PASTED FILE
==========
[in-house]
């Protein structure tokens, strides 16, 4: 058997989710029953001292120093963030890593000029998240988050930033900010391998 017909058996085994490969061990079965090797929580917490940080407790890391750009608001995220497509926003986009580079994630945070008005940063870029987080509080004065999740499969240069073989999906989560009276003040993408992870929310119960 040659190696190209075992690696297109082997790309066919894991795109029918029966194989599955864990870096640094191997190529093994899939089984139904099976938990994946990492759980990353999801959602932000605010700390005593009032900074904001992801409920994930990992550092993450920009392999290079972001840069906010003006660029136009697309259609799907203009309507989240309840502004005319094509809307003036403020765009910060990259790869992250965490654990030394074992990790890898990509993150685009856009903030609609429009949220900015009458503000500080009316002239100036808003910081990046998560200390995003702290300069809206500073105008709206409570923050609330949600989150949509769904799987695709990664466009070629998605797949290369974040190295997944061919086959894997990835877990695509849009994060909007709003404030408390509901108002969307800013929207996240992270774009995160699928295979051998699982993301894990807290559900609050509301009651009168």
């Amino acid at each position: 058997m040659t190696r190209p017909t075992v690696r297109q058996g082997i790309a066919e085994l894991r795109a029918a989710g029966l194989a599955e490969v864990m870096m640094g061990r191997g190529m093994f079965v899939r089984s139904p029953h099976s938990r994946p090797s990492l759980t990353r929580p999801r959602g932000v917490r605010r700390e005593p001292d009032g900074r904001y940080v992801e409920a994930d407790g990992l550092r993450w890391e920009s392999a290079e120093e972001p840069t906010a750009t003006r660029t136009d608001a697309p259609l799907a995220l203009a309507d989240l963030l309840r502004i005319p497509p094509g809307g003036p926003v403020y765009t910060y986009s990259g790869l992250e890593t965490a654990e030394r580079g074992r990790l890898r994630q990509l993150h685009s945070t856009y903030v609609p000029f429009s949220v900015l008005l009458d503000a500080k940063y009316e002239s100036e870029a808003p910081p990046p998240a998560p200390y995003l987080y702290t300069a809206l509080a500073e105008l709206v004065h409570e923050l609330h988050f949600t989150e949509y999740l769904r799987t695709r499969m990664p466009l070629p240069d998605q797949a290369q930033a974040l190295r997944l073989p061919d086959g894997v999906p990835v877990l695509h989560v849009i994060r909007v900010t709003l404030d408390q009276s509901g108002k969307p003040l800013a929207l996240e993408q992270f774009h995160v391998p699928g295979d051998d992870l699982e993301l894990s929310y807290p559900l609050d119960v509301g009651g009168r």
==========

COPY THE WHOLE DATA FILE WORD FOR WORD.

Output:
[in-house]
């Protein structure tokens, strides 16, 4: 058997989710029953001292120093963030890593000029998240988050930033900010391998 017909058996085994490969061990079965090797929580917490940080407790890391750009608001995220497509926003986009580079994630945070008005940063870029987080509080004065999740499969240069073989999906989560009276003040993408992870929310119960 040659190696190209075992690696297109082997790309066919894991795109029918029966194989599955864990870096640094191997190529093994899939089984139904099976938990994946990492759980990353999801959602932000605010700390005593009032900074904001992801409920994930990992550092993450920009392999290079972001840069906010003006660029136009697309259609799907203009309507989240309840502004005319094509809307003036403020765009910060990259790869992250965490654990030394074992990790890898990509993150685009856009903030609609429009949220900015009458503000500080009316002239100036808003910081990046998560200390995003702290300069809206500073105008709206409570923050609330949600989150949509769904799987695709990664466009070629998605797949290369974040190295997944061919086959894997990835877990695509849009994060909007709003404030408390509901108002969307800013929207996240992270774009995160699928295979051998699982993301894990807290559900609050509301009651009168």
């Amino acid at each position: 058997m040659t190696r190209p017909t075992v690696r297109q058996g082997i790309a066919e085994l894991r795109a029918a989710g029966l194989a599955e490969v864990m870096m640094g061990r191997g190529m093994f079965v899939r089984s139904p029953h099976s938990r994946p090797s990492l759980t990353r929580p999801r959602g932000v917490r605010r700390e005593p001292d009032g900074r904001y940080v992801e409920a994930d407790g990992l550092r993450w890391e920009s392999a290079e120093e972001p840069t906010a750009t003006r660029t136009d608001a697309p259609l799907a995220l203009a309507d989240l963030l309840r502004i005319p497509p094509g809307g003036p926003v403020y765009t910060y986009s990259g790869l992250e890593t965490a654990e030394r580079g074992r990790l890898r994630q990509l993150h685009s945070t856009y903030v609609p000029f429009s949220v900015l008005l009458d503000a500080k940063y009316e002239s100036e870029a808003p910081p990046p998240a998560p200390y995003l987080y702290t300069a809206l509080a500073e105008l709206v004065h409570e923050l609330h988050f949600t989150e949509y999740l769904r799987t695709r499969m990664p466009l070629p240069d998605q797949a290369q930033a974040l190295r997944l073989p061919d086959g894997v999906p990835v877990l695509h989560v849009i994060r909007v900010t709003l404030d408390q009276s509901g108002k969307p003040l800013a929207l996240e993408q992270f774009h995160v391998p699928g295979d051998d992870l699982e993301l894990s929310y807290p559900l609050d119960v509301g009651g009168r």